Health state descriptions for Canadians
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By Kellie A. Langlois, Andriy V. Samokhvalov, Jürgen Rehm, Selene T. Spence, Sarah Connor Gorber
This document provides standardized descriptions for the main health states associated with the progression and treatment of a disease. These descriptions are the first step in measuring how living with a disease and its treatment affects health-related quality of life in terms of physical, mental, and social well-being.
Underlying this approach is a new tool to measure functional health. Among other attributes, pain, limitations to physical functioning, or anxiety can limit an individual's ability to participate in day-to-day activities. We classify these using the Classification and Measurement System of Functional Health (CLAMES), with eleven such attributes that span physical, social and mental well-being. For each attribute, there are four or five levels ranging in severity from no limitations in the attribute to severe limitations. Level 1, for instance, represents no limitations; for the attribute describing pain and discomfort it would read "generally free of pain and discomfort." The table that follows (Classification and Measurement System of Functional Health (CLAMES)) shows the complete list of levels for each attribute.
For each health state, we describe a "typical" case, based on a combination of literature review and expert consultation. Although every individual's experience of a given disease will be unique, creating these general descriptions is necessary for measuring health at the population level.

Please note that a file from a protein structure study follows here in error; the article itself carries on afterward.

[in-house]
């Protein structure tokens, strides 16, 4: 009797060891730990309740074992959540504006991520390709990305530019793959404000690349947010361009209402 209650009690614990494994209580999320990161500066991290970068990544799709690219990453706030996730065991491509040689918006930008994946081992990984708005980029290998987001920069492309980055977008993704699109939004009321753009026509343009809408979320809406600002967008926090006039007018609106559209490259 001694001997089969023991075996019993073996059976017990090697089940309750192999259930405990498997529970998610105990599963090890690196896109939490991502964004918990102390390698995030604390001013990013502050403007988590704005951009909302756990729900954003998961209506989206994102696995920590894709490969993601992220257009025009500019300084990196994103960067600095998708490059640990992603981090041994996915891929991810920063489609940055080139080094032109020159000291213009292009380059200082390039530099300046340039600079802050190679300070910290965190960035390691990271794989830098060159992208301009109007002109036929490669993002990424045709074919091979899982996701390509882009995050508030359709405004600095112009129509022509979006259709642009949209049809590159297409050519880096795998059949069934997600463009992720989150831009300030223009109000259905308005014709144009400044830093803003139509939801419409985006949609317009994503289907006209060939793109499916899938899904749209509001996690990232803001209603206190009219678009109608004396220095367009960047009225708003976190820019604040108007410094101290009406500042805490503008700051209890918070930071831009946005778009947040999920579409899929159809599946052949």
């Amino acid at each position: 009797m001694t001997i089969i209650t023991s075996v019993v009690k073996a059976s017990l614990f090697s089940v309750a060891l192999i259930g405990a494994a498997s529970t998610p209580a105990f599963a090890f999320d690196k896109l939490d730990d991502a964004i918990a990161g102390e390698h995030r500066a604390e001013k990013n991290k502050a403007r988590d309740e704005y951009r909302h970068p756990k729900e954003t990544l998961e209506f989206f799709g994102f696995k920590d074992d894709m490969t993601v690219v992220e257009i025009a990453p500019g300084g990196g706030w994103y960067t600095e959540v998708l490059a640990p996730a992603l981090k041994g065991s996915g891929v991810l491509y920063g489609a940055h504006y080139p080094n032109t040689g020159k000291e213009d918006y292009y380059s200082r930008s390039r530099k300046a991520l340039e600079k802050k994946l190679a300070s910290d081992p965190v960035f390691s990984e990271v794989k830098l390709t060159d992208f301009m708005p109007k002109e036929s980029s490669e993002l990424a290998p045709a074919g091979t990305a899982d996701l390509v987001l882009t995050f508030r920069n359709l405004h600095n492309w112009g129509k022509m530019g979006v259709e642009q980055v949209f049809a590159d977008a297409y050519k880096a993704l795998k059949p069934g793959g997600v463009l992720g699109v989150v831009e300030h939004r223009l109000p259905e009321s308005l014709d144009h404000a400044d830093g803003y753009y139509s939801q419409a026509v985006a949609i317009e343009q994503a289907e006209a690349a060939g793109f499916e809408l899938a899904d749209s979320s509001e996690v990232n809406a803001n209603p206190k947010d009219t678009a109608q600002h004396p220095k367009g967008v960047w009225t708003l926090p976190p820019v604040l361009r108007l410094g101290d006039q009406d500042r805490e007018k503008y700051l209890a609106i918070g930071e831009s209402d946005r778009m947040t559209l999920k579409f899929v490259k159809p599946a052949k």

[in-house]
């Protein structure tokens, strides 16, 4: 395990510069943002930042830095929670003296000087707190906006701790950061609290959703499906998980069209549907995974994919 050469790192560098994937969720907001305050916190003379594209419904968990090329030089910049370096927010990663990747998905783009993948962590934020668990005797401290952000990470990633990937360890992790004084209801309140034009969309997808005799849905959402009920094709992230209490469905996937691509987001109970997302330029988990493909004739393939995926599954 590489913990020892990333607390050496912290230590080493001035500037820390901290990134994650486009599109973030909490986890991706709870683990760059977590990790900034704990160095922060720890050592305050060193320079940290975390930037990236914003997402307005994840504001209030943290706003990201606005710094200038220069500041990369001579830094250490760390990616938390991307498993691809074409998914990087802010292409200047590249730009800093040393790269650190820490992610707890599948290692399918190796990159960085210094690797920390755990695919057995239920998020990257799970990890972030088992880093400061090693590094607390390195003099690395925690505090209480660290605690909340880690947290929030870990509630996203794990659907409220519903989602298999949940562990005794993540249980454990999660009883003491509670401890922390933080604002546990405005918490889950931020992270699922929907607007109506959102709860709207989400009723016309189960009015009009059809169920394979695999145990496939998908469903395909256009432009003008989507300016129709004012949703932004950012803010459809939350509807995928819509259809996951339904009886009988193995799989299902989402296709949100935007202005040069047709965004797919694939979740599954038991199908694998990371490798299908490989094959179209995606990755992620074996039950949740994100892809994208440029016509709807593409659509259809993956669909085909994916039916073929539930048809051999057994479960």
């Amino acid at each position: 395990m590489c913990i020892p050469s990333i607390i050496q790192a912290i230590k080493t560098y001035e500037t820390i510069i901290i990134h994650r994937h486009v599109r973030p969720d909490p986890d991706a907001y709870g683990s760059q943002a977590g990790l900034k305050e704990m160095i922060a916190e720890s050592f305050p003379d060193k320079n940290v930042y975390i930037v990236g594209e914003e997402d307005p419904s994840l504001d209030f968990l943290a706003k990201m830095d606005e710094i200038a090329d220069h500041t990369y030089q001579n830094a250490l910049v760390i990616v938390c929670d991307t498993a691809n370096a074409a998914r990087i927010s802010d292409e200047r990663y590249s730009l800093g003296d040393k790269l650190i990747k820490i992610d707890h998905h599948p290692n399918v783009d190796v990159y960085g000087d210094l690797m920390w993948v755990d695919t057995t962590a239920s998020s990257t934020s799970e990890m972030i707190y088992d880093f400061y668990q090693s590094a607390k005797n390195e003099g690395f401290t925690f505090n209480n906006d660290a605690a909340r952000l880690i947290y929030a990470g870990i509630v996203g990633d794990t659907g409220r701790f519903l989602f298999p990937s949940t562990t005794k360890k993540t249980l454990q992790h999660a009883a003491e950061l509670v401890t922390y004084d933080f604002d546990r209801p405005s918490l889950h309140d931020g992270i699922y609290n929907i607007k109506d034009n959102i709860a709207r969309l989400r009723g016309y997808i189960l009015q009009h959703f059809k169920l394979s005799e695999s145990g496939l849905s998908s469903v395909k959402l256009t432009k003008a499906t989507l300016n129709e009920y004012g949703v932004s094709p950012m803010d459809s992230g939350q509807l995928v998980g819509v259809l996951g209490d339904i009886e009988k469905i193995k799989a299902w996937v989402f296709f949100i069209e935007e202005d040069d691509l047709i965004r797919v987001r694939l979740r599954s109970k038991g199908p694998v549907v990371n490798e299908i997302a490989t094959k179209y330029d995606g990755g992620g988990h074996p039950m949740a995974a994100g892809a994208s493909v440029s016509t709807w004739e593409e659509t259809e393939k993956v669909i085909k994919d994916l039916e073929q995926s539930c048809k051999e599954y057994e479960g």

The first step in this process involves conducting an extensive review of the literature on a particular disease, in order to collect information on the main types of the disease, the usual progression, symptoms, and resulting functional limitations, and typical treatment options and their effects.
This evidence is then synthesized in order to create the health state classifications. Essentially, each health state is classified according to 11 CLAMES attributes to represent its overall consequences for functional health. In this way, a large amount of information on the typical experience of a disease is condensed into a more manageable form, which facilitates measurement of the impact of the disease on the population. Next, in order to ensure their clinical accuracy, the health state descriptions and classifications are reviewed by medical experts and revised accordingly.
The classifications are used to elicit preference scores from panels of Canadians based on techniques grounded in utility theory. Preference scores, which indicate the relative preference for a health state compared with full health, help us understand how Canadians view the various aspects of functional health. Along with data on incidence and duration, preference scores contribute to estimates of the impact on the Canadian population of both disease and risk factors that contribute to them.
Measured in terms of years of life lost to premature mortality and year-equivalents of reduced functioning due to the disease, these estimates allow us to determine how many years of life—and how many years of healthy living—are lost due to specific diseases and risk factors. They provide answers to questions such as "what would be the impact of reducing obesity on the health of Canadians?" both in terms of lives saved and in terms of increased health over their lifespan.
For further details on the Population Health Impact of Disease in Canada (PHI) research program, the process of creating the health state descriptions and classifications, and the development of population estimates to which they contribute, please consult the PHI website at http://www.phac-aspc.gc.ca/phi-isp/index.html.
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